The proletariat isn't killing capitalism. The banks are.
This is not an economics blog, but I thought Robert Reich really nailed it in his commentary on the big bonuses AIG is paying to the guys who orchestrated the failure of our economy:
This sordid story of government helplessness in the face of massive taxpayer commitments illustrates better than anything to date why the government should take over any institution that's "too big to fail" and which has cost taxpayers dearly. Such institutions are no longer within the capitalist system because they are no longer accountable to the market. [my emphasis]The Obama Administration's greatest failure, so far, has been its unwillingness to insist on accountability. The lack of accountability built into the initial rescue package should have been obvious to the least perspicacious economic minds. I mean, it was obvious to me! But I thought Obama would institute accountability even though his appointees helped get us into this mess. I hoped he'd override Timothy Geithner on at least this one point.
(More like this here.)
Why is Robert Reich not in the White House? Why not Joseph Stiglitz? Dean Baker? George Soros? I could name a half-dozen other people who aren't so personally invested as Geithner or Larry Summers in maintaining the status quo. For crying out loud, Badtux the Snarky Penguin would make a helluva better Treasury Secretary than Geithner. (See this post for just one example of why I'm not joking about this!)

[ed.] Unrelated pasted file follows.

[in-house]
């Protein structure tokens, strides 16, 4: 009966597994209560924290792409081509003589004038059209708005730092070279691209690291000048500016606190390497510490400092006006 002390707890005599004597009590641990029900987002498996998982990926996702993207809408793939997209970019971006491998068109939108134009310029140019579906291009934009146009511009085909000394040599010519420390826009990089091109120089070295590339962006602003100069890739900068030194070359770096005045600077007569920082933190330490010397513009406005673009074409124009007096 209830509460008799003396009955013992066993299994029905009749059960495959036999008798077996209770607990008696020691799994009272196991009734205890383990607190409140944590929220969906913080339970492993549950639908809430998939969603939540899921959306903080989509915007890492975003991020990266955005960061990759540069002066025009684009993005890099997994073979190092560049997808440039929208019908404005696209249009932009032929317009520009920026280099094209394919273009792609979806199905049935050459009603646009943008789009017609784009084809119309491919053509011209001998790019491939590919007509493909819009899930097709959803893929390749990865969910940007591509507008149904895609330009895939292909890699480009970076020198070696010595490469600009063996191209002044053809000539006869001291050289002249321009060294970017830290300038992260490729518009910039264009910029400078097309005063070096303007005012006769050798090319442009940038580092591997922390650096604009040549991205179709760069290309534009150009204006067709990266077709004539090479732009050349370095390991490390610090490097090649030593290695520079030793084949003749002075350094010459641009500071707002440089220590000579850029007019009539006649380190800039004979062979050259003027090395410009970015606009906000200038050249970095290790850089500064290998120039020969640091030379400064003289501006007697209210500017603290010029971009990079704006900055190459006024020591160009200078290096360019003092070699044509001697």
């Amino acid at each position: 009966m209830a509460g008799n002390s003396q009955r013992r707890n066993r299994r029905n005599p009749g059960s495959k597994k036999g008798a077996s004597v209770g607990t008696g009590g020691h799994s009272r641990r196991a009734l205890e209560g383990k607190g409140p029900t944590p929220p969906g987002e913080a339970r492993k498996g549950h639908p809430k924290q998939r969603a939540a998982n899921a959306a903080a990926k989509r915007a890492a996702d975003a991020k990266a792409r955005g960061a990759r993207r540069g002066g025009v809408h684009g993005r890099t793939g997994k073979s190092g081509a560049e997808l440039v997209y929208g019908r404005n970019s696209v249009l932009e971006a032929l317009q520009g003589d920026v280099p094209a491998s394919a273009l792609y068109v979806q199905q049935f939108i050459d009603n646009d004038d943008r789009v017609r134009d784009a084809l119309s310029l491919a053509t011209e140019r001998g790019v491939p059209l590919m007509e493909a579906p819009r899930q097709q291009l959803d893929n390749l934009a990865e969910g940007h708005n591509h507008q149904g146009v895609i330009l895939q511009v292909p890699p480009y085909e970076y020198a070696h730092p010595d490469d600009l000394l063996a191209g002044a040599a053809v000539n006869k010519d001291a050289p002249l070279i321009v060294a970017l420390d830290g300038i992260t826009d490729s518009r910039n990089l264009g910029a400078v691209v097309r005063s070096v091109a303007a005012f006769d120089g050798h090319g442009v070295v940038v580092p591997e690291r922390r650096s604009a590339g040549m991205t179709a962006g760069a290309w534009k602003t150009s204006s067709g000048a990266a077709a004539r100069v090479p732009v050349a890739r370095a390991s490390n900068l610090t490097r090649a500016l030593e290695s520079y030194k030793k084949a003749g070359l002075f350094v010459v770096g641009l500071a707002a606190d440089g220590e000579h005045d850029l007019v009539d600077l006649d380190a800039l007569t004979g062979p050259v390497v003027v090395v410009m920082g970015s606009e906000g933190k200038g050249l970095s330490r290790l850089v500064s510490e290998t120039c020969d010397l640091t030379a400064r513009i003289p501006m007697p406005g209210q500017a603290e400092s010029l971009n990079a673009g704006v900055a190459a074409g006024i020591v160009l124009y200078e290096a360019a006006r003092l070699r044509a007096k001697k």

AIG and its ilk are going to have to be nationalized (or put into receivership, or whatever euphemism you prefer) sooner or later. The only question is whether Obama has the nerve and foresight to do it now, and not wait until another trillion or so is squandered. Joseph Stiglitz has a smart explanation of what's going wrong and how to fix it: basically, by splitting each of the zombie banks into two pieces, hiving off the bad investments, and sticking shareholders and executives with the losses. In other words, he advocates eliminating the current moral hazard and disincentives to lend while reinstating accountability.
Right now, the zombie banks are murdering markets and capitalism itself. Time for a new escape plan.